Materials and Methods

Samples

A total of 55 samples of bakery products, namely 22 bakery products, 8 confectionery products, 8 cereal products, 16 biscuits products, 1 specialty product (bagels) were collected from the Romanian market. The samples were analyzed separately in 2017 and 2018 period, namely 7 samples in 2017 and 48 samples in 2018 period. The samples from 2017 were analyzed only by the IBA Bucharest, whereas the samples from 2018 were analyzed by the IBA Bucharest and by the National Sanitary Veterinary and Food Safety Authority (NSVFSA).

Acrylamide analysis

Acrylamide(AA) levels from cereal products were detected only by IBA Bucharest analyzed samples. The method used by IBA Bucharest was gas chromatography coupled with mass spectrometry (GC-MS/MS) with the use of internal standard (15). The method was accredited by RENAR in 2016. The analyses were performed in the electron impact ionization operation mode, positive (+EI); acquisition mode: selected reaction monitoring (SRM) and ion scanning mode - Product (“Product”). The method used was previously published without any modifications including the reagents, consumables, equipment, sample preparation, method validation, acrylamide determination (19).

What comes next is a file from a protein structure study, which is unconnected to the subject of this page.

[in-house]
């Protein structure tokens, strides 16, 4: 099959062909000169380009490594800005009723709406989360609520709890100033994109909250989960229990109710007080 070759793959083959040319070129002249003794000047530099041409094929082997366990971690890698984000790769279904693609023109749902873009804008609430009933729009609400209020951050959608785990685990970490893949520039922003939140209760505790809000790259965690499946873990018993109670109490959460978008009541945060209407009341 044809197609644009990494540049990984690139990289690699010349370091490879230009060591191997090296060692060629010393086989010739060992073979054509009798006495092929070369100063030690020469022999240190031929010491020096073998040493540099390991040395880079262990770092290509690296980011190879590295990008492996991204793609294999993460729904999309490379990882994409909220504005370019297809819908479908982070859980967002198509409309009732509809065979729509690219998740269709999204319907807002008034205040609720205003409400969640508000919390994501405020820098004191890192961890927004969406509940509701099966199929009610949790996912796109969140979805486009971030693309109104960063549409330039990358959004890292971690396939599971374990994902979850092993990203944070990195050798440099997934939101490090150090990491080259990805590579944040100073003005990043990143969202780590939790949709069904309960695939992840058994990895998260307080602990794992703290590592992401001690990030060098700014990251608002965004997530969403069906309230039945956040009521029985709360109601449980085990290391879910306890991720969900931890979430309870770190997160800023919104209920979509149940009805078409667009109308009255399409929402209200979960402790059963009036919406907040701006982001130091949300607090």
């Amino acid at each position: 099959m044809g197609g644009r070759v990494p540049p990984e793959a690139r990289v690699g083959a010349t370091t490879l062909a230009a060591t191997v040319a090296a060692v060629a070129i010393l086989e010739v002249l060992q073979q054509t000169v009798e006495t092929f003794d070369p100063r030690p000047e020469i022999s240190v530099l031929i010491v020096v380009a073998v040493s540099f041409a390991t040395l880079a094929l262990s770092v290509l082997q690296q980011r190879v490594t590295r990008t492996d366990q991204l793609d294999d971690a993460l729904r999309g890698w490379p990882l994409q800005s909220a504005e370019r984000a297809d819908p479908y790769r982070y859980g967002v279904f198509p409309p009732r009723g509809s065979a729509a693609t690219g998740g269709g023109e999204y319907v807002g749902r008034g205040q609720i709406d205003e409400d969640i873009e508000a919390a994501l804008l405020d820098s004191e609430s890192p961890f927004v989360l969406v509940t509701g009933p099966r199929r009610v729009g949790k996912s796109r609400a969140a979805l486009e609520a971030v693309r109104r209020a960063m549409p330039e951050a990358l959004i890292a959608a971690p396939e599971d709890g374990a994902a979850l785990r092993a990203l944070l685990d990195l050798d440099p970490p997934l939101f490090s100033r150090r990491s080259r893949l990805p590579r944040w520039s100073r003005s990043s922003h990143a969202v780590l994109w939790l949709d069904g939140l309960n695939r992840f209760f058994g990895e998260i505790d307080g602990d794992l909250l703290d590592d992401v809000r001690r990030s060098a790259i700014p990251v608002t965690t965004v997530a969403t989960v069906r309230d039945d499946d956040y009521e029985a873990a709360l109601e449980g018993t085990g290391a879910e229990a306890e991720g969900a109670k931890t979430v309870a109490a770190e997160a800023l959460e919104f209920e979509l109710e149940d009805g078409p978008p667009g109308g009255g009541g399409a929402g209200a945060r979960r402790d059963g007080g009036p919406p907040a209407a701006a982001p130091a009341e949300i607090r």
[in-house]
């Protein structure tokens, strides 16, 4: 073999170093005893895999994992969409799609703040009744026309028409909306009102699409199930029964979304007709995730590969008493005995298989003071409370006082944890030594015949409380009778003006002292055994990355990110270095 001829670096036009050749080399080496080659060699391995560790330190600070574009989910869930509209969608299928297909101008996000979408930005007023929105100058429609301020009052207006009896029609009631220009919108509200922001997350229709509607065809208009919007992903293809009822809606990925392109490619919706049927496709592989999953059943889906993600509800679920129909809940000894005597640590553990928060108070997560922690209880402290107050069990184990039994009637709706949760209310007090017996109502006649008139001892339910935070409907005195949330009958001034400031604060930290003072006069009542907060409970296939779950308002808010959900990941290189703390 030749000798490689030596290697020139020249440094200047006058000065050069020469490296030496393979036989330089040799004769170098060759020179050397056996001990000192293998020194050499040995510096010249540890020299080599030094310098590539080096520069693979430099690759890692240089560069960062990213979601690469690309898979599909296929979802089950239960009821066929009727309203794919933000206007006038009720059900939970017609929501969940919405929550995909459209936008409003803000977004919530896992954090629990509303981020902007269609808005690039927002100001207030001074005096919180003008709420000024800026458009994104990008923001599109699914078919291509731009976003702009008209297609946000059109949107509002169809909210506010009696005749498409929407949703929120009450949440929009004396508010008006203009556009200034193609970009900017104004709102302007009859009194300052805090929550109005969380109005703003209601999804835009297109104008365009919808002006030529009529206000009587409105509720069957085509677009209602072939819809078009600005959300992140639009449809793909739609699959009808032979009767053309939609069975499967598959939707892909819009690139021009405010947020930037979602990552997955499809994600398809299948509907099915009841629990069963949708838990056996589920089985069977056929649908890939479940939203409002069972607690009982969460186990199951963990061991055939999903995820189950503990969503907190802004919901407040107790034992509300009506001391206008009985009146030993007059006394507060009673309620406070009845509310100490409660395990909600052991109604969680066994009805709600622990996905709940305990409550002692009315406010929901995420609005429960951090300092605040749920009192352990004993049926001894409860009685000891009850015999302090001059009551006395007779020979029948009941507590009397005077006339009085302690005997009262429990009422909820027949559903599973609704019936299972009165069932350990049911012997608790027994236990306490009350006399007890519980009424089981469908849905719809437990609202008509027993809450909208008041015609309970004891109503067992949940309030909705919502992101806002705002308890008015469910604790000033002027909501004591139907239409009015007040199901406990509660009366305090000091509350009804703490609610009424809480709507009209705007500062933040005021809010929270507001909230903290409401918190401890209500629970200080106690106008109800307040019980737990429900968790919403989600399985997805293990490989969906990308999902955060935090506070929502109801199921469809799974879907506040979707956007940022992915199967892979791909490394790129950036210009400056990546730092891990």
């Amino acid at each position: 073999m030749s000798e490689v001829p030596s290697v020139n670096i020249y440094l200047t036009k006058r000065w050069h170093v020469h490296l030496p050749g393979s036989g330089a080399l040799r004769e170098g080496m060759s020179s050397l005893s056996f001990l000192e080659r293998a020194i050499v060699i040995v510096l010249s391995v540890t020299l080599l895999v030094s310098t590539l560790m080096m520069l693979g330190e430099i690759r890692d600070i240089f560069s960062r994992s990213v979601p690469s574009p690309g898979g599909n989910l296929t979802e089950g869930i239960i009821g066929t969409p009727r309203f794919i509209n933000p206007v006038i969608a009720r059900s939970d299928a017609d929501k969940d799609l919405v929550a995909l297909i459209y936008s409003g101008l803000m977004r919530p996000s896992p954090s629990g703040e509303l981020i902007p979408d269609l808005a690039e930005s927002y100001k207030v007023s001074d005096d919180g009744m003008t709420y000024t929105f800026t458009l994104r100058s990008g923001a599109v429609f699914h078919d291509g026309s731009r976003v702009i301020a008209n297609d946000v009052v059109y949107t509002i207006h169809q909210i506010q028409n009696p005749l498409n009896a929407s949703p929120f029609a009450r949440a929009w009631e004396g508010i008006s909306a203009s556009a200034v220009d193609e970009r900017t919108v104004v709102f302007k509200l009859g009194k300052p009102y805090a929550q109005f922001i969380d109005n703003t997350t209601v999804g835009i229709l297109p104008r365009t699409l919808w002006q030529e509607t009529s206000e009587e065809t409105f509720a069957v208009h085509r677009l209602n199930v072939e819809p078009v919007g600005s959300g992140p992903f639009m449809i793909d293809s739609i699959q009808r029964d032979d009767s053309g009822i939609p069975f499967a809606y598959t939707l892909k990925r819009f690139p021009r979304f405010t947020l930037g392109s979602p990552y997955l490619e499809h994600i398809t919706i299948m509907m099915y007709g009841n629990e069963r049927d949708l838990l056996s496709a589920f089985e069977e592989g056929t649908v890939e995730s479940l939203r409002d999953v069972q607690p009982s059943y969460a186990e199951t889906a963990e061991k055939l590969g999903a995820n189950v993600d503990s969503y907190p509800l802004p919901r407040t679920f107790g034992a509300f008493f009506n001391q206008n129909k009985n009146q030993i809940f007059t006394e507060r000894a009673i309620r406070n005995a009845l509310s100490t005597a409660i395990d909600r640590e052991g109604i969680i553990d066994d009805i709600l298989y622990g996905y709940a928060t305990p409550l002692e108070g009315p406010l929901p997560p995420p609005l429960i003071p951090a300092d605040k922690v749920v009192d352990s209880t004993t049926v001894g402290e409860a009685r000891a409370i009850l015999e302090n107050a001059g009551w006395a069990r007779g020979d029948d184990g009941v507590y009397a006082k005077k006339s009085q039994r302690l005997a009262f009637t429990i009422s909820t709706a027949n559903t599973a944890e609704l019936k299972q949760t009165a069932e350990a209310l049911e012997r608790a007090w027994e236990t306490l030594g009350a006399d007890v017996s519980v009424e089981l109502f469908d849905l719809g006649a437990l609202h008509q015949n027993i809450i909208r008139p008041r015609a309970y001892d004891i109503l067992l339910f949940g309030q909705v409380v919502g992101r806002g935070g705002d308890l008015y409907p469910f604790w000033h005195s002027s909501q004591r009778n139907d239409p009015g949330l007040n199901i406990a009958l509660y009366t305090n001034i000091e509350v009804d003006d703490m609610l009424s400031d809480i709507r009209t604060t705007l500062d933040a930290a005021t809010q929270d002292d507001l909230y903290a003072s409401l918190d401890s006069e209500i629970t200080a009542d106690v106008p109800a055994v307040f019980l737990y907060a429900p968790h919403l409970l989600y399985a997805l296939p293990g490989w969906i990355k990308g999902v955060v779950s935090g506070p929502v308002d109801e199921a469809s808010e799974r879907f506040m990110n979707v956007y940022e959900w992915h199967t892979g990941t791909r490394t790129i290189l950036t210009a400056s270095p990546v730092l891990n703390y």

Acrylamide (AA) levels from cereal products were also analyzed by NSVFSA using high performance liquid chromatography coupled with a diode array detector (HPLC-UV) according to the method previously described by (20). However, the NSVFSA did not detect any AA level in their analyzed cereal products samples.

The LOQ values for the IBA and the NSVFSA methods were under 30 μg/kg which comply with the level established by the European Commission recommendations for acrylamide content in foodstuffs (2010/307/EU European Commission, 2010) (18).